Bridge Park Is The New Heart Of Dublin, And It's Not Even Done Yet | WOSU Radio

Bridge Park Is The New Heart Of Dublin, And It's Not Even Done Yet

Apr 29, 2019

An ambitious redesign of Dublin is transforming the city from suburban sprawl to urban chic. The Bridge Street District, encompassing an 1,100-acre area around the Scioto River, will boast more than 400 apartments and condominiums along with a mix of office space, retail and restaurants.

“We’re a global city of choice,” says Jeremiah Gracia, an administrator in Dublin’s Economic Development Department. “If you look at Dublin, Ohio... we’re competing on a global scale. So these types of development are what get us to stay relevant and competitive in the market truly on a global level.”

Dublin officials started making the plans 10 years ago. Brent Crawford, who works with developer Crawford Hoying, says he recognized a need for a walkable community that combines work, living, shopping and dining.

He says their Bridge Park development, inside of the Bridge Street District, puts all of those elements together.

“It allows employees to be on site, and in a lot of cases they live in the development,” Crawford says. “They go to their office, go to their work here, then leave the office, go down to a bar or restaurant which might even be in the same building.”

Crawford says his company plans to invest up to $800 million. To help get them there, Dublin officials agreed to give developer Crawford Hoying a tax abatement on the value of the new development.

Bridge Park is part of a private-public partnership with the city of Dublin.

The pedestrian bridge across the Scioto River will connect both sides of the Bridge Street District in Dublin.
Credit Debbie Holmes / WOSU

“The economic impact that this development has on the city is very visible, but more importantly the long-term sustainability of what the city has in terms of economic revenue and what this does for us to keep us relevant in the economic development competitive market is really what’s important for this,” Gracia says.

Gracia says 80 percent of Dublin’s revenues come from income taxes. City leaders have also approved a new community authority tax of up to 0.5% at local stores and restaurants. Hotel patrons will pay up to 1% on services.

That money pays for Bridge Park improvements like parking garages, one of which earlier this month.

“It’s fantastic," says Ian Montgomery, owner of Fado on Riverside Drive. "When we moved in here we liked the energy and the vibe of the place and everywhere they’re opening up is a little bit different than everywhere else."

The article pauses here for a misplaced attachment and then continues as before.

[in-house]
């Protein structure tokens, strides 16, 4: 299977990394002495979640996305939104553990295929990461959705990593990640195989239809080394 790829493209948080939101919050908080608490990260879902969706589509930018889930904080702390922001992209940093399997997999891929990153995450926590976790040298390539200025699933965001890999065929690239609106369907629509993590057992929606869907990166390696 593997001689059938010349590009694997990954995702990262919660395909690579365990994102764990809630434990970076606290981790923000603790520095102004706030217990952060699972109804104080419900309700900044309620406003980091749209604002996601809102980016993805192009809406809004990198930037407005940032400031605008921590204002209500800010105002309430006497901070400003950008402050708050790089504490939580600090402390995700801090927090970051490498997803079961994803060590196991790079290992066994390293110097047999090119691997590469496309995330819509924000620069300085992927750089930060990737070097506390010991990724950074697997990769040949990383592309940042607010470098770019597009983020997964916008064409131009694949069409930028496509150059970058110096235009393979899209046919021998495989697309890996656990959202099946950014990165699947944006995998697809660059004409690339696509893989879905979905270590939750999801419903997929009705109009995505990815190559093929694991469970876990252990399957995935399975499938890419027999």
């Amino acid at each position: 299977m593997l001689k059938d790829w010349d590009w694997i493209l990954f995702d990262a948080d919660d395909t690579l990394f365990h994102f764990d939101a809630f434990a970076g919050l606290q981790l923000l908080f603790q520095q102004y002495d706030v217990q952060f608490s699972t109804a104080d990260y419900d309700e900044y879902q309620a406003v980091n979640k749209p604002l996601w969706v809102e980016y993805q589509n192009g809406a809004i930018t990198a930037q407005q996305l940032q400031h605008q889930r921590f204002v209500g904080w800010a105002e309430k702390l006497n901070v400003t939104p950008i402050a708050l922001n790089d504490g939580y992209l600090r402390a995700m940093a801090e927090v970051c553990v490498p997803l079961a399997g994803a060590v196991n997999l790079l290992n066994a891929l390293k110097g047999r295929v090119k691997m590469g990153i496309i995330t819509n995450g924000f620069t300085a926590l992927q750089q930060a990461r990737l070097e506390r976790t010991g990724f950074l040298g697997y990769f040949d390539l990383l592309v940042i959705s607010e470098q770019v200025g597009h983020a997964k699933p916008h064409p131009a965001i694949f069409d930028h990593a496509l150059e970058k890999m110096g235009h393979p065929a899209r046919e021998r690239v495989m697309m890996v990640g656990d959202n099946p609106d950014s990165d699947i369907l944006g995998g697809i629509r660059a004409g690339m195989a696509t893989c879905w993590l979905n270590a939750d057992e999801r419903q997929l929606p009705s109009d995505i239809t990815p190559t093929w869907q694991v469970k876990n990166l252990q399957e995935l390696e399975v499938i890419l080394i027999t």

More apartments, offices and parking structures are being put up at the Bridge Park development in Dublin.
Credit Debbie Holmes / WOSU

Customer Jaclynn Kovatch lives in Columbus, but plans to visit Dublin more often now that Bridge Park is booming.

“I think that it just brings more people, there’s more places to go out and do things in Dublin, before we didn’t really have something like this,” Kovatch says.

The crowds will only increase once construction finishes on the huge pedestrian bridge crossing the Scioto River.

“This will be a pedestrian and bicycle bridge, so both pedestrians and bicycles will be able to use it,” says Megan O’Callaghan, director of Dublin’s Public Works Department. “The main tower that we’re looking at is 171 feet tall and the deck of the bridge passes through the main tower or the needle.”

O’Callaghan says the city is using capital funds to pay for the $22 million bridge, which is set to open by the end of this year.

“It’s really important for connectivity,” O’Callaghan says. “We have significant investment being made on both sides of the river by both private developers and the city of Dublin. So it will be connecting residential, retail, commercial, be connecting historic Dublin with the new development of the east side of the river.”

Hen Quarter is one of the many new restaurants popping up in Dublin's Bridge Park, which combines retail, dining, office and living spaces.
Credit Sam Brown / Moody Nolan

Dublin officials also plan to create a park along both sides of the river.

“I actually grew up in Dublin, so it’s been cool to see the changes," says Sunanda Chilukuri, who works at the Sweetwaters coffee shop in Bridge Park. "It’s kind of nice to see this sort of urban area, right across the street from Old Dublin. I think it gives a very nice distinct vibe between the two."

Shoppers will also enjoy the variety of produce and goods at a second North Market now under construction. The new Dublin branch of the Columbus Metropolitan Library will open in June. There are also plans for a field house for concerts and sporting events.

City officials say it will take several more years to finish Bridge Street District, but business owners like Ian Montgomery say it will be worth the wait.

“It’s a real indoor, outdoor experience,” Montgomery says. “We’re looking forward to the bridge opening and the park across the street from us. We get spectacular sunsets there so it’s a good place for happy hour."